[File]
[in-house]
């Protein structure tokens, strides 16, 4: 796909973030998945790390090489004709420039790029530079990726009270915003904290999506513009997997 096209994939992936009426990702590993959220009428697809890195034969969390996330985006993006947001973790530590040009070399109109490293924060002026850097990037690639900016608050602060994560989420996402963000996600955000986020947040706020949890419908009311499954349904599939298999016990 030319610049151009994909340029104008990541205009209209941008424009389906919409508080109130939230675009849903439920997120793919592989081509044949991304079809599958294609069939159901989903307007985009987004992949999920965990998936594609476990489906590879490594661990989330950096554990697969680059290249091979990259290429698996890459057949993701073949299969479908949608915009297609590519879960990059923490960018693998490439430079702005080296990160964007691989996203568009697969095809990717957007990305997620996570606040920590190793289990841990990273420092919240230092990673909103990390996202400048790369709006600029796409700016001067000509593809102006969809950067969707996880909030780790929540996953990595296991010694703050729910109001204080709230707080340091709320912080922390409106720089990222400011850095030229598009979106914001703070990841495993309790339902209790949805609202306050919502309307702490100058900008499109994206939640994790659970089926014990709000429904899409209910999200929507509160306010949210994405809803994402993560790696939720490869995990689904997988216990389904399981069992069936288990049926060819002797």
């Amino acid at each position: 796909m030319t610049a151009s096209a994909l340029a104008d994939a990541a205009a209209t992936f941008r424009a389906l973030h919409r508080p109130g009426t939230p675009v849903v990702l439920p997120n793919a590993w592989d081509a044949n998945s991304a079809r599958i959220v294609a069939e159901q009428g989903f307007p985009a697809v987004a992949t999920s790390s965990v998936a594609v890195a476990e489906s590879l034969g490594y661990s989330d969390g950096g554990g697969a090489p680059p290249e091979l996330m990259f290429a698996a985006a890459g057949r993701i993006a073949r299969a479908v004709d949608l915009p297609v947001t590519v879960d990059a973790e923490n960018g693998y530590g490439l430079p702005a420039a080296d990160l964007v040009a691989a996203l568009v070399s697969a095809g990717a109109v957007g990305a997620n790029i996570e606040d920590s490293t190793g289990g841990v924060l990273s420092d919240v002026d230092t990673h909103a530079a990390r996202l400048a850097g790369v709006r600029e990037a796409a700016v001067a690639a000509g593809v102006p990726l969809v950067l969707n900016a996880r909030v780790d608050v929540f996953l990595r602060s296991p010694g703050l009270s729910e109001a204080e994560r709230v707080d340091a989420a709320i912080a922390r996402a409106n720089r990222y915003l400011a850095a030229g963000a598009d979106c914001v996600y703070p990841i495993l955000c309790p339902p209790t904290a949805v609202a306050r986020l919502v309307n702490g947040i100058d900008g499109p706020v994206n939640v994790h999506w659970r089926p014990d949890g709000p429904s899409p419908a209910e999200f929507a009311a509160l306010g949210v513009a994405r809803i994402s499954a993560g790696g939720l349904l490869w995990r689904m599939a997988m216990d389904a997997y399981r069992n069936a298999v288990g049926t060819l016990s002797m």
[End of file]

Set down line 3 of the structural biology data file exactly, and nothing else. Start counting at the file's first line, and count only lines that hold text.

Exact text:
């Amino acid at each position: 796909m030319t610049a151009s096209a994909l340029a104008d994939a990541a205009a209209t992936f941008r424009a389906l973030h919409r508080p109130g009426t939230p675009v849903v990702l439920p997120n793919a590993w592989d081509a044949n998945s991304a079809r599958i959220v294609a069939e159901q009428g989903f307007p985009a697809v987004a992949t999920s790390s965990v998936a594609v890195a476990e489906s590879l034969g490594y661990s989330d969390g950096g554990g697969a090489p680059p290249e091979l996330m990259f290429a698996a985006a890459g057949r993701i993006a073949r299969a479908v004709d949608l915009p297609v947001t590519v879960d990059a973790e923490n960018g693998y530590g490439l430079p702005a420039a080296d990160l964007v040009a691989a996203l568009v070399s697969a095809g990717a109109v957007g990305a997620n790029i996570e606040d920590s490293t190793g289990g841990v924060l990273s420092d919240v002026d230092t990673h909103a530079a990390r996202l400048a850097g790369v709006r600029e990037a796409a700016v001067a690639a000509g593809v102006p990726l969809v950067l969707n900016a996880r909030v780790d608050v929540f996953l990595r602060s296991p010694g703050l009270s729910e109001a204080e994560r709230v707080d340091a989420a709320i912080a922390r996402a409106n720089r990222y915003l400011a850095a030229g963000a598009d979106c914001v996600y703070p990841i495993l955000c309790p339902p209790t904290a949805v609202a306050r986020l919502v309307n702490g947040i100058d900008g499109p706020v994206n939640v994790h999506w659970r089926p014990d949890g709000p429904s899409p419908a209910e999200f929507a009311a509160l306010g949210v513009a994405r809803i994402s499954a993560g790696g939720l349904l490869w995990r689904m599939a997988m216990d389904a997997y399981r069992n069936a298999v288990g049926t060819l016990s002797m």